Like Albuquerque and Santa Fe, the structure of the government of Los Alamos is defined by a charter that was adopted by its citizens.
Also, like Albuquerque and Santa Fe, this charter allows its citizen to directly participate in their government by means of petitions for initiatives (proposing new ordinances), referenda (rejection of newly passed ordinances) and recall (removing elected officials) as well as amendment of the charter.
If a petition gathers enough signatures within the allotted time period, then the subject of the petition is put to a vote of all citizens.
The procedures are defined in these cities’ charters. In Los Alamos, these processes are currently threatened by four proposals to amend the Los Alamos County Charter on this year’s ballot.
Each of the questions seeks to increase requirements to complete a petition by a large margin. This might be justified if Los Alamos had relatively low requirements for petitions.
If one looks only at the formulas used to determine the number of signatures for a petition, that might appear to be true.
However, in practice, Los Alamos’ requirements are comparable to or even higher than those of other New Mexico municipalities.
The formulas for numbers of petition signatures are based on the number of people who vote in previous elections. Los Alamos uses the general election while Santa Fe and Albuquerque use a separate municipal election.
Consequently, Los Alamos’ formula is based on elections which include presidential and gubernatorial races while Santa Fe’s and Albuquerque’s formulas do not.
The difference in voter turnout between Los Alamos’ general election and Santa Fe’s municipal election is typically a factor of three.
For Albuquerque it is even larger. When this is taken into account, petition requirements in Los Alamos are in actuality very rigorous and do not need to be increased.
The supporters of these proposed amendments have, to date, failed to recognize this important fact even though it was pointed out to them a full year ago.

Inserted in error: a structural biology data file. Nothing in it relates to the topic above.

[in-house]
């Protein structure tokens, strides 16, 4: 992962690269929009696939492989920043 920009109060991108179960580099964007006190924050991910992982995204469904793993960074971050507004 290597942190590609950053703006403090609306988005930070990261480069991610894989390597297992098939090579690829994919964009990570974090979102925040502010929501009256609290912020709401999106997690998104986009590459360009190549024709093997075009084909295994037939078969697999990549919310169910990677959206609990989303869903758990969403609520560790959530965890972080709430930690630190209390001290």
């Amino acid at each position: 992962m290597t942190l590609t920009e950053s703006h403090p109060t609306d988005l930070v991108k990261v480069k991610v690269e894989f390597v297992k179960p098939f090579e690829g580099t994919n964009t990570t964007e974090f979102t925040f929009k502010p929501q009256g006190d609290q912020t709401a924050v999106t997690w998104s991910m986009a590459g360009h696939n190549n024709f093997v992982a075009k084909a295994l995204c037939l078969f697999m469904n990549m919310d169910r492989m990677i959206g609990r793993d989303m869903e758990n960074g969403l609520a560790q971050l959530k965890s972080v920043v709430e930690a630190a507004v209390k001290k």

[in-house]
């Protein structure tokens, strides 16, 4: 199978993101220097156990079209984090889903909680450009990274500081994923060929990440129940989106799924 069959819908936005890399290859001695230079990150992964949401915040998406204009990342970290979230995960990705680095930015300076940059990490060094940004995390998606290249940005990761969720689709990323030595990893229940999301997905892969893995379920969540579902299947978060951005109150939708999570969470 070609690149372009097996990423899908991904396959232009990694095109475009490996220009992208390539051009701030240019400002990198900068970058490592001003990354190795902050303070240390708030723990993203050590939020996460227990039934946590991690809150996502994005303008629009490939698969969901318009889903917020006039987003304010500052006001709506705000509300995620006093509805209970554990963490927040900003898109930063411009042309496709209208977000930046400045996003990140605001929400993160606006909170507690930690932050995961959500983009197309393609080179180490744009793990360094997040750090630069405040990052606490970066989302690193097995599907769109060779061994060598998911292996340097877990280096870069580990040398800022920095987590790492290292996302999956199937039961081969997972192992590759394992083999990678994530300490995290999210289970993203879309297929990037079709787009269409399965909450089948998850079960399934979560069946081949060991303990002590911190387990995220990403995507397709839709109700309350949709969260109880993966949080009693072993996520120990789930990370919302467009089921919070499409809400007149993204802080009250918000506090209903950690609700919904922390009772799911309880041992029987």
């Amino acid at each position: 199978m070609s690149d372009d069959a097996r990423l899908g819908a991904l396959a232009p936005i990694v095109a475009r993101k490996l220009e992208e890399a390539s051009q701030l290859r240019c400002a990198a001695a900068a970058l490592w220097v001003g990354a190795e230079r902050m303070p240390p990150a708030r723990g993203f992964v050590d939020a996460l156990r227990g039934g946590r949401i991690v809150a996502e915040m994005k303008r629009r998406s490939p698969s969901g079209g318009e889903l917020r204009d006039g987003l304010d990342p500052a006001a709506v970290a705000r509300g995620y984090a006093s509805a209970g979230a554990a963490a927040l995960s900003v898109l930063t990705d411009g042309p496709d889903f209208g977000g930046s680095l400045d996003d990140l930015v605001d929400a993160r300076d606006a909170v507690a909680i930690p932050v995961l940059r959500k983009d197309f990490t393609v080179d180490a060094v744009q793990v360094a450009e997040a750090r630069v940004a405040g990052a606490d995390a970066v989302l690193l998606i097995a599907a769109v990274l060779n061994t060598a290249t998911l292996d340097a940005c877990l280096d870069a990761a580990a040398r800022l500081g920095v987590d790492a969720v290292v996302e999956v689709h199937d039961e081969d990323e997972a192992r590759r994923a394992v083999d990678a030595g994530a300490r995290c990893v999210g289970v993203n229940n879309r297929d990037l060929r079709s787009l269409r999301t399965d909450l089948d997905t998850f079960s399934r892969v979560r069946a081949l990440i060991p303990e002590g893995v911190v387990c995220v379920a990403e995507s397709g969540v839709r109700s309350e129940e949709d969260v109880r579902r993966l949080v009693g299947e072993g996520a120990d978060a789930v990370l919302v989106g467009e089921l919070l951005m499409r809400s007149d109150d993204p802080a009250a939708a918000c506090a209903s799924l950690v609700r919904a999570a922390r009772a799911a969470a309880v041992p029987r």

Instead, the proponents have argued for the formula changes based solely on superficial resemblances to those of Santa Fe and Albuquerque.
Some proponents of the amendments have made the false argument that the time period to collect signatures on initiative petitions in Los Alamos is too long; they suggest that a petition in progress may interfere with normal governmental operation.
This is wrong because an initiative petition has no legal impact until all of the required signatures have been collected; the government may operate normally until that time.
Furthermore, if avoiding interference with governmental operation was the true goal of the proposed charter amendment, it would have included a proportionate reduction in the number of signatures to go with the shortened time period.
Instead, the proposed amendment cuts the time in half but keeps the number of signatures the same, effectively doubling the signature requirement from what it is now.
Most disappointing is that these major increases to petitioning requirements are hidden in an editorial overhaul of the charter language.
This overhaul is being sold to the public as necessary to improve charter clarity and consistency.
If that goal was so important, then why weren’t the clarity and consistency issues offered to voters separately from the increases to petitioning requirements?
Why are the substantiative changes being hidden? There can only be one answer — to slip the amendments past the voters who must approve them.
The overarching goal is to suppress initiatives, referenda, recalls and charter amendments by making them so difficult that no citizen will attempt one.
The Los Alamos County Council would become even more insulated and isolated from the people it is supposed to represent.
And since Los Alamos does not have a mayor, the power of the council will lack any check or balance.
I strongly urge the citizens of Los Alamos to reject this power grab and to vote no on all four amendments.